Such words only show intellectual laze, because they are such an easy weapon to wield in a debate where. They create a convenient weapon, too, because it allows people to almost completely dismiss a person strictly on the basis her race and without paying mind to her body of work. That is the inherent hypocrisy in such arguments: After calling for color-blindness and focus on merits, those dismissing minorities like Sotomayor as "affirmative action" nominees eschew the former and overlook the latter.

Shocking News: Subprime Lenders Took Advantage of Poor People and Minorities

| Mon Jun. 8, 2009 9:25 AM EDT

Remember when conservatives tried to blame the subprime mortgage crisis on poor people and minorities? According to the conservatives' narrative, a 1977 law called the Community Reinvestment Act caused all of our problems by encouraging the extension of credit to poor people and minorities. The problem with that argument was that the vast majority of subprime loans were made by institutions that were not subject to the CRA, and studies have shown that the act has actually increased the amount of responsible lending to poor families. Even the Federal Reserve has posted research explaining that the CRA argument is bogus.

So why, then, do we keep hearing about poor people and minorities defaulting on subprime loans? Because, as it turns out, subprime lenders didn't need any encouragement to make predatory loans to people they thought they could easily exploit. The New York Times reports:

As she describes it, Beth Jacobson and her fellow loan officers at Wells Fargo Bank “rode the stagecoach from hell” for a decade, systematically singling out blacks in Baltimore and suburban Maryland for high-interest subprime mortgages... Wells Fargo, Ms. Jacobson said in an interview, saw the black community as fertile ground for subprime mortgages, as working-class blacks were hungry to be a part of the nation’s home-owning mania. Loan officers, she said, pushed customers who could have qualified for prime loans into subprime mortgages. Another loan officer stated in an affidavit filed last week that employees had referred to blacks as "mud people" and to subprime lending as "ghetto loans."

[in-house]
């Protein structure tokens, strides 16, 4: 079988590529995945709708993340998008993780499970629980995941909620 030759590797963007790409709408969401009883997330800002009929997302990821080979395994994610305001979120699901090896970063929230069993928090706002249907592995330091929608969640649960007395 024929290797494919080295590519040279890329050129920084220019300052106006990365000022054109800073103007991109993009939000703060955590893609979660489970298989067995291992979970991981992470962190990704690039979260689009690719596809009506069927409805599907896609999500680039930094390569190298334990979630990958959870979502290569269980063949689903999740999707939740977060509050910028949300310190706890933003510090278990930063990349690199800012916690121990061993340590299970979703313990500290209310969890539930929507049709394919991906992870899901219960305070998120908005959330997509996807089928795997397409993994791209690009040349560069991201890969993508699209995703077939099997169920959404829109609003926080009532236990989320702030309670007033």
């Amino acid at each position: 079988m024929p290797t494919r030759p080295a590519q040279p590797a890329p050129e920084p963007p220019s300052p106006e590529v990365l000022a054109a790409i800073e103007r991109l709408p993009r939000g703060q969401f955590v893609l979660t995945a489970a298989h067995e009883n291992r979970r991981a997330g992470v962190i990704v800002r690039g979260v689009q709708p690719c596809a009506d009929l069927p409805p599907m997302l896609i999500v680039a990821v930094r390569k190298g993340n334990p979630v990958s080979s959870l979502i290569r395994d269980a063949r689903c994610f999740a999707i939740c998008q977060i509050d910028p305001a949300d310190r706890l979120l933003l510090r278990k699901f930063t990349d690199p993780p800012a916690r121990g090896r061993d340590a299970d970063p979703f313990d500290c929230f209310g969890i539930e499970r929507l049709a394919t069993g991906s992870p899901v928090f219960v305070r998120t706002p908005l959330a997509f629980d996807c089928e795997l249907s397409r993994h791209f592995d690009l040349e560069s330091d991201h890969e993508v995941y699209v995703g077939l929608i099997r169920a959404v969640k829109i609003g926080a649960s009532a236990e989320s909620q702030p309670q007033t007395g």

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D-Day, the Queen, and a Wartime Childhood

| Sat Jun. 6, 2009 3:27 PM EDT

By now we’ve all heard about how Queen Elizabeth was snubbed by Nicholas Sarkozy, who was apparently so dazzled by the prospect of Barack Obama’s visit that he neglected to invite the queen to any of the events commemorating the 65th anniversary of D-Day. (In a last-minute face-saver, Prince Charles agreed to attend instead.) Some people are blaming Gordon Brown, who was too busy trying to save his political skin to make sure the queen got her due. But the British press, which is having a field day over this royal faux pas, has directed most of its rage at Sarko, and at the ungrateful French in general.

The Daily Mail declared the snub “an insult to the memory of the 17,556 British and 5,316 Canadian troops who died to free France and are buried there.” Commentators in the same paper took things a step further, declaring Sarzkozy a “diminutive egomaniac,” and denouncing the French as cheese-eating surrender monkeys whose “widespread collaboration with  the Nazi occupiers” made it all the more difficult for the British to “save” them from tyranny.